The court ruled that Sinclair’s defamation claims failed as a matter of law because he did not plead either:
- Actual malice, or
- Special damages.
And, because Section 230 of the Communications Decency Act protected “mzmolly” and “OWNINGLIARS” for “simply summarizing and reporting information obtained from” a third party.
In conclusion, the court ruled: “Where the viability of a plaintiff’s case is so seriously deficient, there is simply no basis to overcome the considerable First Amendment interest in anonymous speech on the Internet. Sinclair has provided no ground to do so here.” 596 F. Supp. 2d at 134.
Although the court quashed the subpoena and dismissed the complaint, it still refused to award both “mzmolly” and Democratic Underground sanctions against Sinclair because of the novel areas of law involved. Id. at 134 n.4.
Frequently Asked Questions (FAQ)
Q. Can District of Columbia defamation defendants retract, correct, or clarify defamatory statements before litigation?
A. In Washington, D.C., there is no retraction statute. However, an immediate retract may negate or mitigate any inference of actual malice.
A retract has the power to remove the defamatory implication of an article.
There is no duty to retract or correct a publication; even where grave doubt is cast upon the veracity of the publication after it has been released.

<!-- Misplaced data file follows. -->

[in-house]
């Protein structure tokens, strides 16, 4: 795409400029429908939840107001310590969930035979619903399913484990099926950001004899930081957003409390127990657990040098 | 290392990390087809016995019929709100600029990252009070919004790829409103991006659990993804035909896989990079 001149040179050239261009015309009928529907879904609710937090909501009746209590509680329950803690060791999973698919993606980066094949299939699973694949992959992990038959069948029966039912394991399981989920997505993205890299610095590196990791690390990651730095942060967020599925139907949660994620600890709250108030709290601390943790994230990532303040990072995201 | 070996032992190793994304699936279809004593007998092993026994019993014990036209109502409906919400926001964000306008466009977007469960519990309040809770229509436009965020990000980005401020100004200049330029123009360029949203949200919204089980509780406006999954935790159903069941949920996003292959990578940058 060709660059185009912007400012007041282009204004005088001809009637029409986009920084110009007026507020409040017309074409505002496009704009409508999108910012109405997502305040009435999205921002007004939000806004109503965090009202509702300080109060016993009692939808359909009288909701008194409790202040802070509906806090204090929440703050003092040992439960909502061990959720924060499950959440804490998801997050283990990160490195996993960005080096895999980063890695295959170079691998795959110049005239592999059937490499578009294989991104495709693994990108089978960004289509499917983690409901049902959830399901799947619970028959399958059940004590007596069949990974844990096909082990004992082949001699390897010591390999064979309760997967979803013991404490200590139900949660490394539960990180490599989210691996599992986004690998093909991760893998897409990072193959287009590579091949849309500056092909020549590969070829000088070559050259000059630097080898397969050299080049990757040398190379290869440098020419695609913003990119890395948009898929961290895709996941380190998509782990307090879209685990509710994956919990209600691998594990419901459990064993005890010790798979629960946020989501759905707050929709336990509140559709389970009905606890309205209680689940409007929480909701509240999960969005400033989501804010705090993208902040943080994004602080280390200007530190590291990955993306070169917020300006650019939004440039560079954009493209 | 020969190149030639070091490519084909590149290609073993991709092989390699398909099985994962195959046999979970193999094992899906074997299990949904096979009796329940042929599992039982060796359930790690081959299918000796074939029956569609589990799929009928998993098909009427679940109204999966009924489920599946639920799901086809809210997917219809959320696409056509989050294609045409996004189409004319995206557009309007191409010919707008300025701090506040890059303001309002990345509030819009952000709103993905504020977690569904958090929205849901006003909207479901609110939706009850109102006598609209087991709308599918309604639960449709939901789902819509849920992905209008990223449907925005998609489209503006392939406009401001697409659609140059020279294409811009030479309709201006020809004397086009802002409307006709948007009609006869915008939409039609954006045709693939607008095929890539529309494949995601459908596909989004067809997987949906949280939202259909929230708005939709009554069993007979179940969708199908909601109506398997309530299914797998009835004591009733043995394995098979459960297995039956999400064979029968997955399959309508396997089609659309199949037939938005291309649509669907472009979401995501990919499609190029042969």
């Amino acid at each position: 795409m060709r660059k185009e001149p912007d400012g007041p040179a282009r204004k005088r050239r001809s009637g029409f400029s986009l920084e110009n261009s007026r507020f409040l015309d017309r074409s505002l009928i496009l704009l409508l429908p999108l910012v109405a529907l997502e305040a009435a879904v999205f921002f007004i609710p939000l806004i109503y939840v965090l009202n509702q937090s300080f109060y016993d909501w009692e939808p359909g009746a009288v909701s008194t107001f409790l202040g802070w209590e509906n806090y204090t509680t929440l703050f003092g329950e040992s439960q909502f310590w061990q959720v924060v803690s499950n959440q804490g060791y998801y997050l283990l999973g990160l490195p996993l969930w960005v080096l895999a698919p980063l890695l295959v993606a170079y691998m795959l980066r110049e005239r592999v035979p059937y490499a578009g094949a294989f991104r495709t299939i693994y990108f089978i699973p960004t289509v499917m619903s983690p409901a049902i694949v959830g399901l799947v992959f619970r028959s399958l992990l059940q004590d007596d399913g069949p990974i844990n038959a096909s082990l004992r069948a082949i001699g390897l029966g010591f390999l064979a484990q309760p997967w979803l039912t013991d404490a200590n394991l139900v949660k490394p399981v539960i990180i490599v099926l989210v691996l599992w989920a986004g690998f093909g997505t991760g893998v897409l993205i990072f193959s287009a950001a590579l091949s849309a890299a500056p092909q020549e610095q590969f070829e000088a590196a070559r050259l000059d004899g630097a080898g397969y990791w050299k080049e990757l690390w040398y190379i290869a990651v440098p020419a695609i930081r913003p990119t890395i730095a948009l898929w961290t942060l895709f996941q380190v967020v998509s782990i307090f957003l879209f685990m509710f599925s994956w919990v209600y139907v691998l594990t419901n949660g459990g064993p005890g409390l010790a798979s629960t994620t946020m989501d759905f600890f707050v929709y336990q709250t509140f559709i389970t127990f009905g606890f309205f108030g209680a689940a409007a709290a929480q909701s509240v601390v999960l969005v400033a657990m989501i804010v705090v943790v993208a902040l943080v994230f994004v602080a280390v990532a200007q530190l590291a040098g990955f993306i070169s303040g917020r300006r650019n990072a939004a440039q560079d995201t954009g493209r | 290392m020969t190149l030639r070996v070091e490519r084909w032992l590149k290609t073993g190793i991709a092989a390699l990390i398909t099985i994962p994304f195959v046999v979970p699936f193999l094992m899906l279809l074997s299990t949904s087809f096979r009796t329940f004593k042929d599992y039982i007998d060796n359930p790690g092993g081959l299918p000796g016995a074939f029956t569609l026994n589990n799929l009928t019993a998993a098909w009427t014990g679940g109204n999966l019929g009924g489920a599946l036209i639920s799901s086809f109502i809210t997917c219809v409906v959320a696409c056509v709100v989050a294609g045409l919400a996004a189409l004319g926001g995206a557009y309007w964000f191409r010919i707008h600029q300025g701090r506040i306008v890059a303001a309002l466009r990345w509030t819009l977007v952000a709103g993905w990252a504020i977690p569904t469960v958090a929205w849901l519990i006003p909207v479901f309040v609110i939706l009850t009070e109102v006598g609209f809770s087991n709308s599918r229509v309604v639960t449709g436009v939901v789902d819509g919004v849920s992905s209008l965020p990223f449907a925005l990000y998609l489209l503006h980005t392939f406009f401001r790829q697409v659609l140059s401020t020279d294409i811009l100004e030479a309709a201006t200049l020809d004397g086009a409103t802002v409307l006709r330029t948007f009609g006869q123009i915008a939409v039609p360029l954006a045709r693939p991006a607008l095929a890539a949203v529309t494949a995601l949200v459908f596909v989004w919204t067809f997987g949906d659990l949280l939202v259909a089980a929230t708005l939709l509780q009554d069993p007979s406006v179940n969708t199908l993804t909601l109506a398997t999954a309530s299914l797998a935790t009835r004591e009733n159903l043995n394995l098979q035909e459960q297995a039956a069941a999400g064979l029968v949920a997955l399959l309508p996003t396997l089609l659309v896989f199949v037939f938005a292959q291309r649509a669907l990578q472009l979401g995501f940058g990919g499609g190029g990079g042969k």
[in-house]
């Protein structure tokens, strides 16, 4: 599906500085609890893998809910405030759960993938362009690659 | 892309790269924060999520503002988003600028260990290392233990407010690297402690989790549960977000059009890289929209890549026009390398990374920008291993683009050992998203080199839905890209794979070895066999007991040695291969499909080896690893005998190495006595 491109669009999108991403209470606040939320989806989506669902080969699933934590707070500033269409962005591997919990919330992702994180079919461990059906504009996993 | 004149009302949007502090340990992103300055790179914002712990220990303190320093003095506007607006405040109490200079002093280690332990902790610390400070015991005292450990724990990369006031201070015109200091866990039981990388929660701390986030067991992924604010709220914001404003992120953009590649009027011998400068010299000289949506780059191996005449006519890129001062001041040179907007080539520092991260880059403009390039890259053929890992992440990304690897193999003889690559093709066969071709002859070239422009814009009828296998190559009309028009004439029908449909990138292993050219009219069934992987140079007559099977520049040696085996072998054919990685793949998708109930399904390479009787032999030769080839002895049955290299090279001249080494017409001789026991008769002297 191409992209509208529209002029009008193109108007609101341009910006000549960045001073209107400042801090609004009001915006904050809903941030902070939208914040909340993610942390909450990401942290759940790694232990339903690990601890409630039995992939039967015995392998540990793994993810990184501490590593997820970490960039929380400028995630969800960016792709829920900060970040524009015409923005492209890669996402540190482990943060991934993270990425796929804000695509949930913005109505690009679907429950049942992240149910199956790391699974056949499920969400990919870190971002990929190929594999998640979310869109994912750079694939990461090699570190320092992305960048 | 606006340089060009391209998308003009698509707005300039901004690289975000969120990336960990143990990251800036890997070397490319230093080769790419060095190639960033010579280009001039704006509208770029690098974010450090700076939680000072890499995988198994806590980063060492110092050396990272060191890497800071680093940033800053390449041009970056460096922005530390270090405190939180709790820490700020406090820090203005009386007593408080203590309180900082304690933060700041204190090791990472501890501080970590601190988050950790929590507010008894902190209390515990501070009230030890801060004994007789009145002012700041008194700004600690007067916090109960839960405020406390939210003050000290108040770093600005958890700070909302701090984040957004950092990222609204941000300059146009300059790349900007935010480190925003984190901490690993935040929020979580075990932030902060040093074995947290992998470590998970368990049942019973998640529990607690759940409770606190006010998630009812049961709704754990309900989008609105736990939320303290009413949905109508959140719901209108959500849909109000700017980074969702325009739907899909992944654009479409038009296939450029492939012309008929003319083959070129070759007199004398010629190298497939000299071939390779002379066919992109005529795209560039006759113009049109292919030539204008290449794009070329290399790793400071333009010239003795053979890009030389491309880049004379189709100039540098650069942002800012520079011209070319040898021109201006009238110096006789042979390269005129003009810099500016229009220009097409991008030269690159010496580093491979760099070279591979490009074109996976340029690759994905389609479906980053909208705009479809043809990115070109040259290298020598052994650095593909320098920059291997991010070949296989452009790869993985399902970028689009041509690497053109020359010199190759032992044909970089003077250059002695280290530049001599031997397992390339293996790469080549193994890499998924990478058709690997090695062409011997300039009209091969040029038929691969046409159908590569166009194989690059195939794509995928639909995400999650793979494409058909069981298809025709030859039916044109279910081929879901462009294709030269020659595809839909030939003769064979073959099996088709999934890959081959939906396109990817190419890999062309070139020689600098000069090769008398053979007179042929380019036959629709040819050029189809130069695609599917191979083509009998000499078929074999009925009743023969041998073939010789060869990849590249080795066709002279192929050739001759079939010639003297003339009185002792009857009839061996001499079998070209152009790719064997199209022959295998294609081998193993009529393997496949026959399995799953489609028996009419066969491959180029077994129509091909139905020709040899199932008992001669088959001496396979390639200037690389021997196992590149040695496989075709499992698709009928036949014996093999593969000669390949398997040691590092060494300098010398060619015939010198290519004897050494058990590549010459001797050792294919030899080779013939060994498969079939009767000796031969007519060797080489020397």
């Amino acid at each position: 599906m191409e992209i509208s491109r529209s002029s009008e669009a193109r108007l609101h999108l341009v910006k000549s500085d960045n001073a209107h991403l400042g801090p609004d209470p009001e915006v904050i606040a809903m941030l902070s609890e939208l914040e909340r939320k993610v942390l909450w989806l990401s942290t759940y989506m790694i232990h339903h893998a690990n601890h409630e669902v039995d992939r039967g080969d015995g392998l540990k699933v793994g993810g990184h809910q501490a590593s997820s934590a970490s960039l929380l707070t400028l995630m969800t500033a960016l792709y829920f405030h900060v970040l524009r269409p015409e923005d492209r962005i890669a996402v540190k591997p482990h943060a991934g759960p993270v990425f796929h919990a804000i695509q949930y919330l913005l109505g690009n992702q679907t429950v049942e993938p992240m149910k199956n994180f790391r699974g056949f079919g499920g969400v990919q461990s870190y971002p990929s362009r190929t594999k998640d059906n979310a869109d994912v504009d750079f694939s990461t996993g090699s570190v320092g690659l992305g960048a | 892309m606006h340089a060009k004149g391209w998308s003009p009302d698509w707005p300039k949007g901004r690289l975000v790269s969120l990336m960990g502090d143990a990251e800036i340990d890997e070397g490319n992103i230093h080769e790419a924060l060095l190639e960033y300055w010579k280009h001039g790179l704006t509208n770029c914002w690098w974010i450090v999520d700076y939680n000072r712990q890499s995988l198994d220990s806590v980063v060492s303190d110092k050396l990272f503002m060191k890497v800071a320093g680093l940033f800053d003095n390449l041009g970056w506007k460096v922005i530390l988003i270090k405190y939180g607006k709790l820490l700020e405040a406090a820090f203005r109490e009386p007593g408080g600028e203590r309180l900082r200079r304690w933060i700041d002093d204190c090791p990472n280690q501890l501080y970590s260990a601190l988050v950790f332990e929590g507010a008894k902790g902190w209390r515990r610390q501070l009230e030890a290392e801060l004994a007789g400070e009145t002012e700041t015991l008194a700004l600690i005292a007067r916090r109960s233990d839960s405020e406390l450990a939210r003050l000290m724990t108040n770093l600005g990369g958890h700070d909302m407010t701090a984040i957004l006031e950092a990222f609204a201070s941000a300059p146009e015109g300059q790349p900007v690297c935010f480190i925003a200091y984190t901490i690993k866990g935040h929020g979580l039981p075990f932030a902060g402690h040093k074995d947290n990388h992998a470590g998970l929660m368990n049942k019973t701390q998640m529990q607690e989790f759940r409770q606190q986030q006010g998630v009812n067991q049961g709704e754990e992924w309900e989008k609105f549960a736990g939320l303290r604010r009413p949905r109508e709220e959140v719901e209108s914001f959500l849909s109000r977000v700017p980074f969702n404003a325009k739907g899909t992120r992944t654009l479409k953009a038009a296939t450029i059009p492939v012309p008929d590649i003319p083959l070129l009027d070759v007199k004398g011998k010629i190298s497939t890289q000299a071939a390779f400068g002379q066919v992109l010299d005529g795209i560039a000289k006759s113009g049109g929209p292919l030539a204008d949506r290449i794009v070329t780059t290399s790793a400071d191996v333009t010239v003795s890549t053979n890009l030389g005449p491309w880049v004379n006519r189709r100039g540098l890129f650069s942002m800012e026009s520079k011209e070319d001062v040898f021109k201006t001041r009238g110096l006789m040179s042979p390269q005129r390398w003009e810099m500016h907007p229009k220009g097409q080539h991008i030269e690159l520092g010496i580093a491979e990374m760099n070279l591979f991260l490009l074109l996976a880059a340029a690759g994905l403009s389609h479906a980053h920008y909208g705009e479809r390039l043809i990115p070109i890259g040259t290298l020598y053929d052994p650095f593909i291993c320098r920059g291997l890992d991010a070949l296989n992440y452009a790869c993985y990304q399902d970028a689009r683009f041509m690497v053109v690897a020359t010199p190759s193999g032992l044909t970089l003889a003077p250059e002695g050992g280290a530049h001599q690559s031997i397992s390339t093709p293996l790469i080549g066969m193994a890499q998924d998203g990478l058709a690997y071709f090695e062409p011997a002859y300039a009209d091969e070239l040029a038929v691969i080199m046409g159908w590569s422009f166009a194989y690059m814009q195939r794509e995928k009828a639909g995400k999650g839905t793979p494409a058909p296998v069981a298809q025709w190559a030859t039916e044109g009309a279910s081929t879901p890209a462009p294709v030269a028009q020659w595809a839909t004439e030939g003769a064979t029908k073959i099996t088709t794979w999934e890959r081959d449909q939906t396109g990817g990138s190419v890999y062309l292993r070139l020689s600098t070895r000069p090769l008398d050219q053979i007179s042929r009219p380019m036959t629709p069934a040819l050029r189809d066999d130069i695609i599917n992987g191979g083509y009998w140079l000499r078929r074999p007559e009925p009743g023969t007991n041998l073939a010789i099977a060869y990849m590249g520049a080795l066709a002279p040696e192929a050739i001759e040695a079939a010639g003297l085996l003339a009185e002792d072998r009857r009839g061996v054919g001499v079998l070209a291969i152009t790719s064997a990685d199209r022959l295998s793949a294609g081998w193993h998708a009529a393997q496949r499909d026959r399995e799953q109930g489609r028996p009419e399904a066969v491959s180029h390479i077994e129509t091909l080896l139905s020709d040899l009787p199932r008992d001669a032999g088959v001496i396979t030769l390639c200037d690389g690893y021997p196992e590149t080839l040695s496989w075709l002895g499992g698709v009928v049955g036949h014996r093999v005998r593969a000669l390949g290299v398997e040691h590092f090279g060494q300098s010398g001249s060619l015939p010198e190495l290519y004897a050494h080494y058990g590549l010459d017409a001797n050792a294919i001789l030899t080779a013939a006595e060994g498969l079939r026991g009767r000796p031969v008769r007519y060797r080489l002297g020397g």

Q. Can Washington D.C. residents bring a libel or slander action against out-of-state persons?
A. Simply put, yes. However, it only extends in certain circumstances.
Some instances where Washington D.C. courts have exercised jurisdiction over out-of-state plaintiffs include:
- Where a book review was distributed in D.C. and injury took place there,
- Where a plaintiff maintained their professional offices in D.C.,
- Where a website was interactive, accessible to, and used by D.C. residents, &
- Where a columnist had sufficient non-Internet related contacts within D.C..
To read up further on Washington D.C. courts and their coverage over out-of-state defendants, check out Section 2.
Q. Has D.C. codified any criminal defamation laws in their books?
A. Yes, but it is no longer in place. D.C.’s criminal libel statute was repealed in 1982.
Q. What are SLAPP lawsuits? Does Washington D.C. have any Anti-SLAPP laws to combat them?